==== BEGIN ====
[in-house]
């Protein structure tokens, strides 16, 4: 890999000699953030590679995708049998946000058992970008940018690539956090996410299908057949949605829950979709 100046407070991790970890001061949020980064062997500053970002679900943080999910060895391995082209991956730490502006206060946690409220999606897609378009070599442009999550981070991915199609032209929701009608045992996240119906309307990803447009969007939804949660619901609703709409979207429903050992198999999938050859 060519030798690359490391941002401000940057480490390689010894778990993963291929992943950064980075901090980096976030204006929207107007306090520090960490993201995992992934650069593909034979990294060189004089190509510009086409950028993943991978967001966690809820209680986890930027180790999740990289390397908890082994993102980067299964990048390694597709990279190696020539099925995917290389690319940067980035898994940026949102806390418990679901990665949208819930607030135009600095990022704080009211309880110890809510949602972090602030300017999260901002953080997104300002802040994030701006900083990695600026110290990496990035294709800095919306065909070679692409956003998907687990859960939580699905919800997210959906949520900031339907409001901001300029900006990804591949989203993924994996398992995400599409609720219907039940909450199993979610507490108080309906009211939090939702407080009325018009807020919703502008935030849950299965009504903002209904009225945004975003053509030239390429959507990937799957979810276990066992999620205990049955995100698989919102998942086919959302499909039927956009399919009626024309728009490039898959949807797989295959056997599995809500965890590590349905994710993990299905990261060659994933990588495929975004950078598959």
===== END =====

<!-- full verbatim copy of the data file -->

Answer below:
[in-house]
């Protein structure tokens, strides 16, 4: 890999000699953030590679995708049998946000058992970008940018690539956090996410299908057949949605829950979709 100046407070991790970890001061949020980064062997500053970002679900943080999910060895391995082209991956730490502006206060946690409220999606897609378009070599442009999550981070991915199609032209929701009608045992996240119906309307990803447009969007939804949660619901609703709409979207429903050992198999999938050859 060519030798690359490391941002401000940057480490390689010894778990993963291929992943950064980075901090980096976030204006929207107007306090520090960490993201995992992934650069593909034979990294060189004089190509510009086409950028993943991978967001966690809820209680986890930027180790999740990289390397908890082994993102980067299964990048390694597709990279190696020539099925995917290389690319940067980035898994940026949102806390418990679901990665949208819930607030135009600095990022704080009211309880110890809510949602972090602030300017999260901002953080997104300002802040994030701006900083990695600026110290990496990035294709800095919306065909070679692409956003998907687990859960939580699905919800997210959906949520900031339907409001901001300029900006990804591949989203993924994996398992995400599409609720219907039940909450199993979610507490108080309906009211939090939702407080009325018009807020919703502008935030849950299965009504903002209904009225945004975003053509030239390429959507990937799957979810276990066992999620205990049955995100698989919102998942086919959302499909039927956009399919009626024309728009490039898959949807797989295959056997599995809500965890590590349905994710993990299905990261060659994933990588495929975004950078598959």